AtariWriter was Atari's second attempt at a word processor for it's 8-bit computer line. Their first attempt was the little seen disk based Atari Word Processor, a slow, clunky word processor that was designed specifically to work with the Atari 800 (it will not work with any other Atari systems). However since many people could not afford to purchase the expensive Atari 800 and disk drive, Atari decided that a cheaper cartridge based word processor was needed. Thus AtariWriter was born.
AtariWriter is actually a rewrite of an older program called Text Wizard, a word processor originally published by Datasoft. Programmer William Robinson was only 15 at the time when he wrote Text Wizard, so he used the name Dr. William Robinson on the title screen to hide his age and give the program more credibility. After his original deal with Datasoft had expired, William took his program to Atari where it was quickly adapted to meet Atari's standards and published under the name AtariWriter. Originally Atari wanted more features added to the program, but due to the 16K ROM limit (the largest cartridge the 400/800 could handle without bank switching) these features never made it in.
Although the program code was tightly coded, William found a way to add an easter egg that would display his name when a certain combination of joystick inputs were entered. Somehow Atari found out about the Easter egg and sued William, but the lawsuit was settled out of court. The cartridges with the Easter egg were supposedly recalled, but thousands had already been sold by that time. To this day it is unknown how to trigger this Easter egg.
AtariWriter is a competent word processor, and was actually very powerful for the time. One of its biggest selling points was that it easy to use and non threatening. This was important, because unlike today, most people had never seen a word processor before and were easily intimated by complex programs. AtariWriter also was able to use many special features of the new dot-matrix printers which had just hit the market (including Atari's very own 1025). This made AtariWriter standout among other word processors of the time. One downside however was that Atari didn't bother to include print drivers for many non-Atari brand printers, as they believed that Atari owners should only use Atari brand printers (which were usually much more expensive than many 3rd party options).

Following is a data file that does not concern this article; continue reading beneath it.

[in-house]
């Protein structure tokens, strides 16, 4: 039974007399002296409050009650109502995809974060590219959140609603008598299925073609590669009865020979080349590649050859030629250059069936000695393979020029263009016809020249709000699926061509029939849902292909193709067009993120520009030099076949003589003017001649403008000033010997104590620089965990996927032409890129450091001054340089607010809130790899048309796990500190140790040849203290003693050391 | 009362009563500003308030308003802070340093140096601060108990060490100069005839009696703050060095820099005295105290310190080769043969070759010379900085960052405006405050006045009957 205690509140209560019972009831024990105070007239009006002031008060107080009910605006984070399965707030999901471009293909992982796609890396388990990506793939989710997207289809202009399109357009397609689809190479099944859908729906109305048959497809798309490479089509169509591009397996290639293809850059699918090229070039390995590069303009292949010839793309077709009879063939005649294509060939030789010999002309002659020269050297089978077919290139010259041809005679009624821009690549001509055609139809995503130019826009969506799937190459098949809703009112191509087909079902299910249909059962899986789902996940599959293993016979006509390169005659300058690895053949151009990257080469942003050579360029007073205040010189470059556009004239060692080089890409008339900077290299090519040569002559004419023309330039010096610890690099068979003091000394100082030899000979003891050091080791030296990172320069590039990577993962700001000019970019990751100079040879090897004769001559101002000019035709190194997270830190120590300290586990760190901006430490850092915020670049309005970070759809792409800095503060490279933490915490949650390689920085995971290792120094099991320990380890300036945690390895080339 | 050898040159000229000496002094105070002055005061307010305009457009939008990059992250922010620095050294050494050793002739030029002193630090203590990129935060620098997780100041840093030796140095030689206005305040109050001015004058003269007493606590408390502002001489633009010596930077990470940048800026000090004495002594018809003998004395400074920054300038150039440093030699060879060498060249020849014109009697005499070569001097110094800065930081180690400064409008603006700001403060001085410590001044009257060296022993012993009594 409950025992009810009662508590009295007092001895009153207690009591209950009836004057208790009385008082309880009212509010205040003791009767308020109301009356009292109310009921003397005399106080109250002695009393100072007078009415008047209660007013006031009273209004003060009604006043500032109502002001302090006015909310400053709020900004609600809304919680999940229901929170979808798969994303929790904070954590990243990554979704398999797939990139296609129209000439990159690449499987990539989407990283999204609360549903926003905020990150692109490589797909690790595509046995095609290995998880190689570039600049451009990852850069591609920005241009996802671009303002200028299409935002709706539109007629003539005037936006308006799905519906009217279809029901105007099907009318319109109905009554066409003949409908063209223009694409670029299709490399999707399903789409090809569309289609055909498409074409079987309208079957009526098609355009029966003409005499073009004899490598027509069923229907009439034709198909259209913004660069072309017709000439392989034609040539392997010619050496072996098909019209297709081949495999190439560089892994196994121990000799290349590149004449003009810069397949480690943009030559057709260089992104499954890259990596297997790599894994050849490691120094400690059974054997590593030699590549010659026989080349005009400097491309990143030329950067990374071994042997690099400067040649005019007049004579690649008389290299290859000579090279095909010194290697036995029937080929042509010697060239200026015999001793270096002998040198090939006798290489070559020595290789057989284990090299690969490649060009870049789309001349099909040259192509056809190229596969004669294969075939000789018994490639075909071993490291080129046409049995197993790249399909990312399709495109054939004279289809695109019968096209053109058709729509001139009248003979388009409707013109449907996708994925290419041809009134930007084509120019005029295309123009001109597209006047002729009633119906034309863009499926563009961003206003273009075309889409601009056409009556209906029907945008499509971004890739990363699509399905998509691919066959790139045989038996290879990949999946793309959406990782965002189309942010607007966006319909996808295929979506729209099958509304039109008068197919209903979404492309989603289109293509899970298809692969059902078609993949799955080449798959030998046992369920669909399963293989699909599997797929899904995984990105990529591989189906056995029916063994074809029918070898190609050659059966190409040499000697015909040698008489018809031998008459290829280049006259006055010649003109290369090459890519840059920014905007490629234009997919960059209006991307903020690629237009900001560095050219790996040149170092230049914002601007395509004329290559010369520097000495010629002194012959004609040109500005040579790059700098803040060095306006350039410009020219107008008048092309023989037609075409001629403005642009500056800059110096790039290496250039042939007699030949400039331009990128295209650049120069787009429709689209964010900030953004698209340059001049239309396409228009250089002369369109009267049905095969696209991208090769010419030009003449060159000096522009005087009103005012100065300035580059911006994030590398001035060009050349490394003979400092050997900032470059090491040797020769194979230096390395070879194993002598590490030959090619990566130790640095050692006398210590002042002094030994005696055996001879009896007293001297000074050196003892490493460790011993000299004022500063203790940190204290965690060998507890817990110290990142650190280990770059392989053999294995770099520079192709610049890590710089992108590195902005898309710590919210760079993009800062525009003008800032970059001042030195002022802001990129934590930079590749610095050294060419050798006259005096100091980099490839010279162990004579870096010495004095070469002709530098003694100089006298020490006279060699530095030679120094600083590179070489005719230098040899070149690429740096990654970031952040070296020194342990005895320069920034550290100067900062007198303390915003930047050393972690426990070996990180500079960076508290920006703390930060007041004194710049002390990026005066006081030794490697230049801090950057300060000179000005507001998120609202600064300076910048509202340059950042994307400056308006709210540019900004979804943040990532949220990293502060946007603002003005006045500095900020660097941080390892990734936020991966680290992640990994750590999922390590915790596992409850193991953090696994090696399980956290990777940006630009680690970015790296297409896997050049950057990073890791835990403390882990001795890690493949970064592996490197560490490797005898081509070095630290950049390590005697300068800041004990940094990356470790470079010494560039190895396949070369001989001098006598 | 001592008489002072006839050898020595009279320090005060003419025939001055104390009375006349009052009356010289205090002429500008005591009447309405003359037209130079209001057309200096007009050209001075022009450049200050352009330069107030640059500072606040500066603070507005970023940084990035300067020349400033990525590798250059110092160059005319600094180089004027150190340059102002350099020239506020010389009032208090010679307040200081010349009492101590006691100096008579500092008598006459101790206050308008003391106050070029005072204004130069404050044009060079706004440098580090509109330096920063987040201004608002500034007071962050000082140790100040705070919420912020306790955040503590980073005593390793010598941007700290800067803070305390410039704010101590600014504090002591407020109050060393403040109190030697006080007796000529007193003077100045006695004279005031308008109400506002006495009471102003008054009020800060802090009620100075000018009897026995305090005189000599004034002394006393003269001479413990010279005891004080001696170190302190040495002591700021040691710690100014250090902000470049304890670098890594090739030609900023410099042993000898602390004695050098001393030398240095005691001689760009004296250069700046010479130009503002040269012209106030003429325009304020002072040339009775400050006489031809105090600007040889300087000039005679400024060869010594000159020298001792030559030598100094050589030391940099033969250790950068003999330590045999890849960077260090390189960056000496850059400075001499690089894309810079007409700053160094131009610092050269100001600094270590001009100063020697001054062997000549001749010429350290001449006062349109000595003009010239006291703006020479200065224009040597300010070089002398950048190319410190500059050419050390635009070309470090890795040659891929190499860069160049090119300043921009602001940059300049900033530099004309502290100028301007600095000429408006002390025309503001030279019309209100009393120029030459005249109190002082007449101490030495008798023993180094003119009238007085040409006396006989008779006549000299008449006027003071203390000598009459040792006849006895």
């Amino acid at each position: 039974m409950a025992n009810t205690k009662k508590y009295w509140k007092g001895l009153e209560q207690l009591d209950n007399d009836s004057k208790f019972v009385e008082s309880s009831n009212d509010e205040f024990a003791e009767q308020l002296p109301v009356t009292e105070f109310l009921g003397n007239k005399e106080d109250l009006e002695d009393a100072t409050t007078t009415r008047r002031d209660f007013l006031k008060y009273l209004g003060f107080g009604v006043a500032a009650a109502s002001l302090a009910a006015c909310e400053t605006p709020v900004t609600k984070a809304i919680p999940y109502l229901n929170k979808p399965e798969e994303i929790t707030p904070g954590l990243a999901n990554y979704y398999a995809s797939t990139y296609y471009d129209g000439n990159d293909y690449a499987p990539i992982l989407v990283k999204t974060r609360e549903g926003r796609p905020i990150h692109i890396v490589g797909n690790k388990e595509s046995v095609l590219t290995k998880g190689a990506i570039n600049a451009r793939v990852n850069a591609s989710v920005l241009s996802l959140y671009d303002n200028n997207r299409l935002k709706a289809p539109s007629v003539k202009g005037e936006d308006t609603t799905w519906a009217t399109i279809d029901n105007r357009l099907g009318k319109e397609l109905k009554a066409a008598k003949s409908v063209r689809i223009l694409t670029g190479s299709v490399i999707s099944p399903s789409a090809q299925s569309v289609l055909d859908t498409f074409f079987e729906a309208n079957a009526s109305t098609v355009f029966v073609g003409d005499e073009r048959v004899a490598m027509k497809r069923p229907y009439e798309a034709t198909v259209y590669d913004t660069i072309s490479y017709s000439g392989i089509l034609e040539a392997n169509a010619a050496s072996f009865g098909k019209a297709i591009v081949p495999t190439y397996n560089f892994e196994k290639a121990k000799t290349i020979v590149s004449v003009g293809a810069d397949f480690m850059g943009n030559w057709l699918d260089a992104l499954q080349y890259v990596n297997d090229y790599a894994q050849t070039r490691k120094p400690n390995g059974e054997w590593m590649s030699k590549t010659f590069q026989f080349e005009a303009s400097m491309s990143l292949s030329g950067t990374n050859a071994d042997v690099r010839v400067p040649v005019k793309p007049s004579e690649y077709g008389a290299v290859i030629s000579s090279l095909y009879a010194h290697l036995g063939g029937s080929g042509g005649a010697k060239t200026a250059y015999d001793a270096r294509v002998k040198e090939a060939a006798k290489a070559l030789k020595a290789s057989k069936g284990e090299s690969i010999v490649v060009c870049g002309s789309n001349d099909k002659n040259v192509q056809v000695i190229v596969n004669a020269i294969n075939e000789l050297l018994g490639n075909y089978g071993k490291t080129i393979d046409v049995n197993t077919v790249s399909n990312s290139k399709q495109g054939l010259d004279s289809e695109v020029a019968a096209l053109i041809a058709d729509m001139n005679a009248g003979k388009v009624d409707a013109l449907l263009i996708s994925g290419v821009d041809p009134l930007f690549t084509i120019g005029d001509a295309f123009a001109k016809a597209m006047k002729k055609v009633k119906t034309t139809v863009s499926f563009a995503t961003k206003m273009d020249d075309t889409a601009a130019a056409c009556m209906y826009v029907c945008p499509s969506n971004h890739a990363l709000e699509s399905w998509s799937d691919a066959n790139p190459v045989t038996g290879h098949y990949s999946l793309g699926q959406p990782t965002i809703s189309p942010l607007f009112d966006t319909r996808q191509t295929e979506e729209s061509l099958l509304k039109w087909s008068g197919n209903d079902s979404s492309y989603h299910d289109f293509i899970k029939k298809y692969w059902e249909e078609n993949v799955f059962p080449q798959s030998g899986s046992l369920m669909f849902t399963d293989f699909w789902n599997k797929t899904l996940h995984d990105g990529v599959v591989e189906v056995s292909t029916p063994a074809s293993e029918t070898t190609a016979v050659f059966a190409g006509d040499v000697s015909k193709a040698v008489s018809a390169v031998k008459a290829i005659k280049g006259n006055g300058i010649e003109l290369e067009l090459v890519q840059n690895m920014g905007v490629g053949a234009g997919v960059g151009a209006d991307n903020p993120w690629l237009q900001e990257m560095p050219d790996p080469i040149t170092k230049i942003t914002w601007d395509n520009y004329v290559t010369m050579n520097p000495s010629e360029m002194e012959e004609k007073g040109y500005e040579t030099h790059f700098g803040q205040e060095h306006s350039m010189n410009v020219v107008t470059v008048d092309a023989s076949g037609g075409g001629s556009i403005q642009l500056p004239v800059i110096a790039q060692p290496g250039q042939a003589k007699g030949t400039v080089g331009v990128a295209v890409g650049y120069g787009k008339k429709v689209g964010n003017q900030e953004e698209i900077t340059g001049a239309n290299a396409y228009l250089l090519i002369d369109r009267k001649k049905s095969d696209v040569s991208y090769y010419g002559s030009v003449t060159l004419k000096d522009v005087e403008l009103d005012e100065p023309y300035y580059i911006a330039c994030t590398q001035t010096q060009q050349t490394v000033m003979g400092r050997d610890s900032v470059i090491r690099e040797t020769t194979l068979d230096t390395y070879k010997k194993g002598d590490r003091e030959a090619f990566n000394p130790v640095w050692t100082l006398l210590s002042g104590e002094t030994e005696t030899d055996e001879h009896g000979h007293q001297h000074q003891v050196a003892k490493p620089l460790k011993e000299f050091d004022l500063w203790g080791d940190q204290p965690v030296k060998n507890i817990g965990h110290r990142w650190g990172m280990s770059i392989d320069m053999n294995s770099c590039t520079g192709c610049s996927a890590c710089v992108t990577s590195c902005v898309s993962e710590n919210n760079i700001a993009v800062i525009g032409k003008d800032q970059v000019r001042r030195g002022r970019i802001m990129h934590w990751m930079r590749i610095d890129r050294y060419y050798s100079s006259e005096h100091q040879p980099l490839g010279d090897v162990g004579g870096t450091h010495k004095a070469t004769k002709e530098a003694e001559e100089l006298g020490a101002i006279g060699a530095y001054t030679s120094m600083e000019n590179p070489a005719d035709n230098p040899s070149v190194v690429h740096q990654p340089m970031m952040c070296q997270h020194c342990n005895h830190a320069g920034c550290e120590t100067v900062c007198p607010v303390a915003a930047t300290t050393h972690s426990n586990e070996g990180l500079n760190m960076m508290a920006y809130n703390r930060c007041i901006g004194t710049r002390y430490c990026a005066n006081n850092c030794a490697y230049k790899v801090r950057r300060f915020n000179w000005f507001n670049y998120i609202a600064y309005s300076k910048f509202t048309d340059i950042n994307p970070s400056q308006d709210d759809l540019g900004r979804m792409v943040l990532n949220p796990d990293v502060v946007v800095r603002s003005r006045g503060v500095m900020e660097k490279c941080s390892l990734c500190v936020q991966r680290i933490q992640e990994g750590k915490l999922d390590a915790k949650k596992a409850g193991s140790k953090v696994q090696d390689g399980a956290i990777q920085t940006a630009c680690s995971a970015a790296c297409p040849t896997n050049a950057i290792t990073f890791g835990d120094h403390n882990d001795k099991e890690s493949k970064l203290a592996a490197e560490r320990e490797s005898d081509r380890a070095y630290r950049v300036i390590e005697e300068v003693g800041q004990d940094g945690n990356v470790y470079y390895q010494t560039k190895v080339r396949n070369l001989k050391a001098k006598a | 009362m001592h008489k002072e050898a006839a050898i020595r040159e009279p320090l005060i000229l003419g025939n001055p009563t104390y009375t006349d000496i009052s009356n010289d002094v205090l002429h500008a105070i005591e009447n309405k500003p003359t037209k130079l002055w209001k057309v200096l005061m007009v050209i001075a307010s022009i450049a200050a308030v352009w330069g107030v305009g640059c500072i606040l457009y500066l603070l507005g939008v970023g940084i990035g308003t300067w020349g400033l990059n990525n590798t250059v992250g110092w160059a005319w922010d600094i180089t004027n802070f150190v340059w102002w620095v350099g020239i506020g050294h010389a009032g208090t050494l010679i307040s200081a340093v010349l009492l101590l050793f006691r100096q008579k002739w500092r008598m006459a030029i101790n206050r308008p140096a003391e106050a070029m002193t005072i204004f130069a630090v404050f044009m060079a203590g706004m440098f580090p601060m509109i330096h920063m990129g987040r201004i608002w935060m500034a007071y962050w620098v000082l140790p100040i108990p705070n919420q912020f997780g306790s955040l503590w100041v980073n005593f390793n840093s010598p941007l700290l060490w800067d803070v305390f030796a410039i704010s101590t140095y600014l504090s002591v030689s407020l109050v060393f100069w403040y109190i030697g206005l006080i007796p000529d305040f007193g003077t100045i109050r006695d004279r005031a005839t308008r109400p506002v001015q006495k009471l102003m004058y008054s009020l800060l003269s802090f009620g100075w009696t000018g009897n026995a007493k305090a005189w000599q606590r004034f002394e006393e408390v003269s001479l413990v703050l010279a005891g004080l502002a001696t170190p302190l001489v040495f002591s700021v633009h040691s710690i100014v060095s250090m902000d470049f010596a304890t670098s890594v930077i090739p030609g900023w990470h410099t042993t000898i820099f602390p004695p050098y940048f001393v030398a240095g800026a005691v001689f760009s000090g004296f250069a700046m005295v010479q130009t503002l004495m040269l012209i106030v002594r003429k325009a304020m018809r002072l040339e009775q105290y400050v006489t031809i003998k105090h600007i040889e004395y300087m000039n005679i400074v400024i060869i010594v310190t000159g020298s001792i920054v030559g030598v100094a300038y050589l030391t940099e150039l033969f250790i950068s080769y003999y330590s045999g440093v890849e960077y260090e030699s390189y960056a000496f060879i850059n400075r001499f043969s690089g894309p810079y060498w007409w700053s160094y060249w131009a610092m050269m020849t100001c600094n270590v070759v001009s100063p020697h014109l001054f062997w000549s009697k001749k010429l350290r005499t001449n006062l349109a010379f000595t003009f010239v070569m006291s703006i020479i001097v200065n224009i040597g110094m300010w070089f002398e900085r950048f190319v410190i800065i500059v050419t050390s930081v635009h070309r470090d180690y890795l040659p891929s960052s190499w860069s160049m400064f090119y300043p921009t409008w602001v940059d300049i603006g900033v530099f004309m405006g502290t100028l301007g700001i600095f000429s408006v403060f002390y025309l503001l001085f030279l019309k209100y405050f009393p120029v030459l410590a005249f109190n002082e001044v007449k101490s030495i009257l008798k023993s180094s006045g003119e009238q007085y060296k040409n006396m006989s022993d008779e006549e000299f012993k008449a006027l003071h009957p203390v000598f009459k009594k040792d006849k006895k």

Although there were many 80-column cards on the market for the Atari 8-bit line, Atari didn't officially support it. This meant that AtariWriter was designed to be a 40 column, and could not take advantage of these cards. It wasn't until Atari released the XEP-80 (a nasty little kludge 80-column device that plugged into the joystick port), that a new version of AtariWriter was released. Given the uninspiring moniker AtariWriter80, this version officially supported the XEP-80 (but not other devices) giving Atari users a true 80-column word processor. This version was only released on disk, and not until late 1988, long after many people stopped using their Atari 8-bits. Needless to say, this version was quickly forgotten.
Two different Rom revisions exist for AtariWriter. The most common version (version A) was released with the then standard brown label in 1982 for the Atari 400/800 systems. The second version (version C) is much less common and has a strange silver label with red text. This version was released in 1983, and fixes an incompatibility that AtariWriter had with newer Atari systems (mainly the XL/XE line). Revision C also removes the Easter egg from the earlier version. AtariWriter was also released in several foreign countries, each in a different language (such as AtariTexte in France, and Atari Schreiber in Germany).
Although it may not look like much today, in its prime AtariWriter was a powerful word processor. While we take word processors for granted today, it wasn't long ago when they were considered a luxury item that only the rich could afford. Atari succeeded in its goal to bring a low cost, easy to use word processor to the masses, and the 8-bit world was never the same again.